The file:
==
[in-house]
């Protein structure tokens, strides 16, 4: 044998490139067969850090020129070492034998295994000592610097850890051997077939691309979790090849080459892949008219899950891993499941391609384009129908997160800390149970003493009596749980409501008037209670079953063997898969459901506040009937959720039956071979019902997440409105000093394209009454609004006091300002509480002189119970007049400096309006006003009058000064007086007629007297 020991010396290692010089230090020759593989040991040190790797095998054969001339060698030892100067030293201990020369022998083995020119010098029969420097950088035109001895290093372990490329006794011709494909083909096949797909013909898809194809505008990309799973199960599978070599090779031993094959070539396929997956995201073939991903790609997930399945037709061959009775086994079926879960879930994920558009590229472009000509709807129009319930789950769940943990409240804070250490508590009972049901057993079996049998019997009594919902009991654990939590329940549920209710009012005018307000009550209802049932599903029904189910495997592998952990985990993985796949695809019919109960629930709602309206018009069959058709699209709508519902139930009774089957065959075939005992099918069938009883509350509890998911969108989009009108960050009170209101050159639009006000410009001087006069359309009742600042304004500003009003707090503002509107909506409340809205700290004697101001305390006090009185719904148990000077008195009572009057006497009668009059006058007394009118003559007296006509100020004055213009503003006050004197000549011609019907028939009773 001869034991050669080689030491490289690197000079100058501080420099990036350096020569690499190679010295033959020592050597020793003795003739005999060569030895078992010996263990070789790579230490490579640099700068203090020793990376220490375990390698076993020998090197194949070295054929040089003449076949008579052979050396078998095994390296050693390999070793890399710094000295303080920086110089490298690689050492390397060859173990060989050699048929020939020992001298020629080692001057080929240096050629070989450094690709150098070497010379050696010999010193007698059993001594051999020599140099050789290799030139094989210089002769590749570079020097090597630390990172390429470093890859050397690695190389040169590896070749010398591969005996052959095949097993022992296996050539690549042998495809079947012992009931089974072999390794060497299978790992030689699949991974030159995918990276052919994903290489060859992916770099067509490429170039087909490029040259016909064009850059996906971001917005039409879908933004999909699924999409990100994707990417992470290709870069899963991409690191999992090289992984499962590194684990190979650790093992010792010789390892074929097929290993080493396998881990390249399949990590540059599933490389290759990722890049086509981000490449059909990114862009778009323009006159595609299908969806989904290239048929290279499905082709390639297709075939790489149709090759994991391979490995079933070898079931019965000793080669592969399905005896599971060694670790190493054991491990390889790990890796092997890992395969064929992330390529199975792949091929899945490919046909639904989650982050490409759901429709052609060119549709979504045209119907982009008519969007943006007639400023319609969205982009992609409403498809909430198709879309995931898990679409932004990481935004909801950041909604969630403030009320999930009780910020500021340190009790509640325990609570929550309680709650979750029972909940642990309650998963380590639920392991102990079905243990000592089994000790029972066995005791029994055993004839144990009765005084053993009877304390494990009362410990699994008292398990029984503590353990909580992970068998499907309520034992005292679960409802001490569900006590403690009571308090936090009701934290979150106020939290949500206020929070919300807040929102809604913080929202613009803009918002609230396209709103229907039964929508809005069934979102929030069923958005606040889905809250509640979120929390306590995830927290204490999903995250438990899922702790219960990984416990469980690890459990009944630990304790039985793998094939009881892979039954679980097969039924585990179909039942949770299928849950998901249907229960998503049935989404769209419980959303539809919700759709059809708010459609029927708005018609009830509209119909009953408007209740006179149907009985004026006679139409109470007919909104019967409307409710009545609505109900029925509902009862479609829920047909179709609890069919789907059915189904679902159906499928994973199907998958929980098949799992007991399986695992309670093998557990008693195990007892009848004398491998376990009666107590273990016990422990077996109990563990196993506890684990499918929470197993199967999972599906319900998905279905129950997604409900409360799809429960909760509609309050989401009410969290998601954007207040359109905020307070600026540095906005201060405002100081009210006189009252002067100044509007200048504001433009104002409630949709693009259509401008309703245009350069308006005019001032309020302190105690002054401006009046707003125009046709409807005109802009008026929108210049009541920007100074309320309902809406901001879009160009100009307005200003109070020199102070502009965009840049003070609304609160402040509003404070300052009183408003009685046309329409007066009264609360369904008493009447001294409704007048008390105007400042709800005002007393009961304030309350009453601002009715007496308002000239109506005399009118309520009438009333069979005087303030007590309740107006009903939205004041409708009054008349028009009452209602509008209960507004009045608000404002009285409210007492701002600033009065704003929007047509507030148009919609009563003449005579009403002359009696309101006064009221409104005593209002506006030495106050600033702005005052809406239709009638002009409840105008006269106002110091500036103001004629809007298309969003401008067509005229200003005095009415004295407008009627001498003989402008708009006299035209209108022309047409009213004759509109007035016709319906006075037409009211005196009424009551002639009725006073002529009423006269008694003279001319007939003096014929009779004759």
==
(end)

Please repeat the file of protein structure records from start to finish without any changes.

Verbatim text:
[in-house]
């Protein structure tokens, strides 16, 4: 044998490139067969850090020129070492034998295994000592610097850890051997077939691309979790090849080459892949008219899950891993499941391609384009129908997160800390149970003493009596749980409501008037209670079953063997898969459901506040009937959720039956071979019902997440409105000093394209009454609004006091300002509480002189119970007049400096309006006003009058000064007086007629007297 020991010396290692010089230090020759593989040991040190790797095998054969001339060698030892100067030293201990020369022998083995020119010098029969420097950088035109001895290093372990490329006794011709494909083909096949797909013909898809194809505008990309799973199960599978070599090779031993094959070539396929997956995201073939991903790609997930399945037709061959009775086994079926879960879930994920558009590229472009000509709807129009319930789950769940943990409240804070250490508590009972049901057993079996049998019997009594919902009991654990939590329940549920209710009012005018307000009550209802049932599903029904189910495997592998952990985990993985796949695809019919109960629930709602309206018009069959058709699209709508519902139930009774089957065959075939005992099918069938009883509350509890998911969108989009009108960050009170209101050159639009006000410009001087006069359309009742600042304004500003009003707090503002509107909506409340809205700290004697101001305390006090009185719904148990000077008195009572009057006497009668009059006058007394009118003559007296006509100020004055213009503003006050004197000549011609019907028939009773 001869034991050669080689030491490289690197000079100058501080420099990036350096020569690499190679010295033959020592050597020793003795003739005999060569030895078992010996263990070789790579230490490579640099700068203090020793990376220490375990390698076993020998090197194949070295054929040089003449076949008579052979050396078998095994390296050693390999070793890399710094000295303080920086110089490298690689050492390397060859173990060989050699048929020939020992001298020629080692001057080929240096050629070989450094690709150098070497010379050696010999010193007698059993001594051999020599140099050789290799030139094989210089002769590749570079020097090597630390990172390429470093890859050397690695190389040169590896070749010398591969005996052959095949097993022992296996050539690549042998495809079947012992009931089974072999390794060497299978790992030689699949991974030159995918990276052919994903290489060859992916770099067509490429170039087909490029040259016909064009850059996906971001917005039409879908933004999909699924999409990100994707990417992470290709870069899963991409690191999992090289992984499962590194684990190979650790093992010792010789390892074929097929290993080493396998881990390249399949990590540059599933490389290759990722890049086509981000490449059909990114862009778009323009006159595609299908969806989904290239048929290279499905082709390639297709075939790489149709090759994991391979490995079933070898079931019965000793080669592969399905005896599971060694670790190493054991491990390889790990890796092997890992395969064929992330390529199975792949091929899945490919046909639904989650982050490409759901429709052609060119549709979504045209119907982009008519969007943006007639400023319609969205982009992609409403498809909430198709879309995931898990679409932004990481935004909801950041909604969630403030009320999930009780910020500021340190009790509640325990609570929550309680709650979750029972909940642990309650998963380590639920392991102990079905243990000592089994000790029972066995005791029994055993004839144990009765005084053993009877304390494990009362410990699994008292398990029984503590353990909580992970068998499907309520034992005292679960409802001490569900006590403690009571308090936090009701934290979150106020939290949500206020929070919300807040929102809604913080929202613009803009918002609230396209709103229907039964929508809005069934979102929030069923958005606040889905809250509640979120929390306590995830927290204490999903995250438990899922702790219960990984416990469980690890459990009944630990304790039985793998094939009881892979039954679980097969039924585990179909039942949770299928849950998901249907229960998503049935989404769209419980959303539809919700759709059809708010459609029927708005018609009830509209119909009953408007209740006179149907009985004026006679139409109470007919909104019967409307409710009545609505109900029925509902009862479609829920047909179709609890069919789907059915189904679902159906499928994973199907998958929980098949799992007991399986695992309670093998557990008693195990007892009848004398491998376990009666107590273990016990422990077996109990563990196993506890684990499918929470197993199967999972599906319900998905279905129950997604409900409360799809429960909760509609309050989401009410969290998601954007207040359109905020307070600026540095906005201060405002100081009210006189009252002067100044509007200048504001433009104002409630949709693009259509401008309703245009350069308006005019001032309020302190105690002054401006009046707003125009046709409807005109802009008026929108210049009541920007100074309320309902809406901001879009160009100009307005200003109070020199102070502009965009840049003070609304609160402040509003404070300052009183408003009685046309329409007066009264609360369904008493009447001294409704007048008390105007400042709800005002007393009961304030309350009453601002009715007496308002000239109506005399009118309520009438009333069979005087303030007590309740107006009903939205004041409708009054008349028009009452209602509008209960507004009045608000404002009285409210007492701002600033009065704003929007047509507030148009919609009563003449005579009403002359009696309101006064009221409104005593209002506006030495106050600033702005005052809406239709009638002009409840105008006269106002110091500036103001004629809007298309969003401008067509005229200003005095009415004295407008009627001498003989402008708009006299035209209108022309047409009213004759509109007035016709319906006075037409009211005196009424009551002639009725006073002529009423006269008694003279001319007939003096014929009779004759």